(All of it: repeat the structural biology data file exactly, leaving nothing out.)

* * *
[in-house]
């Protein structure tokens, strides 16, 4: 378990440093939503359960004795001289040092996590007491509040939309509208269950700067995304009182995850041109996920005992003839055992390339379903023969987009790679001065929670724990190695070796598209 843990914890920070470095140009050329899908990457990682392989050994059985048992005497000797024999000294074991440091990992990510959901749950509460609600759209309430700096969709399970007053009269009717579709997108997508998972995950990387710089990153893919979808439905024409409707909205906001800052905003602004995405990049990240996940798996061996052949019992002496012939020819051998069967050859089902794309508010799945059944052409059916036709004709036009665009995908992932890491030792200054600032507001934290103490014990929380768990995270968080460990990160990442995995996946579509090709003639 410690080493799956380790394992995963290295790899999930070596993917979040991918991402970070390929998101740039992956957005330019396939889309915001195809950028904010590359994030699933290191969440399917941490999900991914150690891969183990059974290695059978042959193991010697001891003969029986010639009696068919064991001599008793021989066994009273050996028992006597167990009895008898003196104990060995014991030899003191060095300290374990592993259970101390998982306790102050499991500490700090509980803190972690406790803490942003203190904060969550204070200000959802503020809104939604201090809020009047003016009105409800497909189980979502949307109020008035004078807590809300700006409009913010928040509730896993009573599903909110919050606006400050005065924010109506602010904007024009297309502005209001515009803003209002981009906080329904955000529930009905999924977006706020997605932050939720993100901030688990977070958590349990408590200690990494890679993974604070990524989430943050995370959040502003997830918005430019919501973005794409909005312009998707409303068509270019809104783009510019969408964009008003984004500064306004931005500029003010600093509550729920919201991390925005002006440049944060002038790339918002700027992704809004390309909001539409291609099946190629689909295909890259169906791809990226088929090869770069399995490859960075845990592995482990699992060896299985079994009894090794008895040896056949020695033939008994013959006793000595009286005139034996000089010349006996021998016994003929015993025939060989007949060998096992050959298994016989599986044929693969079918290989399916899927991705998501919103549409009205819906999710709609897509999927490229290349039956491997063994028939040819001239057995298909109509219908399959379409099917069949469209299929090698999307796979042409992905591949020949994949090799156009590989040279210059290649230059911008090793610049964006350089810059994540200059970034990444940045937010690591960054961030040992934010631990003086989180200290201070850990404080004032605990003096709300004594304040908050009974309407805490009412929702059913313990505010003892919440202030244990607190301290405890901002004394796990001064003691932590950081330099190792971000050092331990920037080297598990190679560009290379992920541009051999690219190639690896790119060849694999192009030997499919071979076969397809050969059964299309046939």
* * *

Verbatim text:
[in-house]
């Protein structure tokens, strides 16, 4: 378990440093939503359960004795001289040092996590007491509040939309509208269950700067995304009182995850041109996920005992003839055992390339379903023969987009790679001065929670724990190695070796598209 843990914890920070470095140009050329899908990457990682392989050994059985048992005497000797024999000294074991440091990992990510959901749950509460609600759209309430700096969709399970007053009269009717579709997108997508998972995950990387710089990153893919979808439905024409409707909205906001800052905003602004995405990049990240996940798996061996052949019992002496012939020819051998069967050859089902794309508010799945059944052409059916036709004709036009665009995908992932890491030792200054600032507001934290103490014990929380768990995270968080460990990160990442995995996946579509090709003639 410690080493799956380790394992995963290295790899999930070596993917979040991918991402970070390929998101740039992956957005330019396939889309915001195809950028904010590359994030699933290191969440399917941490999900991914150690891969183990059974290695059978042959193991010697001891003969029986010639009696068919064991001599008793021989066994009273050996028992006597167990009895008898003196104990060995014991030899003191060095300290374990592993259970101390998982306790102050499991500490700090509980803190972690406790803490942003203190904060969550204070200000959802503020809104939604201090809020009047003016009105409800497909189980979502949307109020008035004078807590809300700006409009913010928040509730896993009573599903909110919050606006400050005065924010109506602010904007024009297309502005209001515009803003209002981009906080329904955000529930009905999924977006706020997605932050939720993100901030688990977070958590349990408590200690990494890679993974604070990524989430943050995370959040502003997830918005430019919501973005794409909005312009998707409303068509270019809104783009510019969408964009008003984004500064306004931005500029003010600093509550729920919201991390925005002006440049944060002038790339918002700027992704809004390309909001539409291609099946190629689909295909890259169906791809990226088929090869770069399995490859960075845990592995482990699992060896299985079994009894090794008895040896056949020695033939008994013959006793000595009286005139034996000089010349006996021998016994003929015993025939060989007949060998096992050959298994016989599986044929693969079918290989399916899927991705998501919103549409009205819906999710709609897509999927490229290349039956491997063994028939040819001239057995298909109509219908399959379409099917069949469209299929090698999307796979042409992905591949020949994949090799156009590989040279210059290649230059911008090793610049964006350089810059994540200059970034990444940045937010690591960054961030040992934010631990003086989180200290201070850990404080004032605990003096709300004594304040908050009974309407805490009412929702059913313990505010003892919440202030244990607190301290405890901002004394796990001064003691932590950081330099190792971000050092331990920037080297598990190679560009290379992920541009051999690219190639690896790119060849694999192009030997499919071979076969397809050969059964299309046939």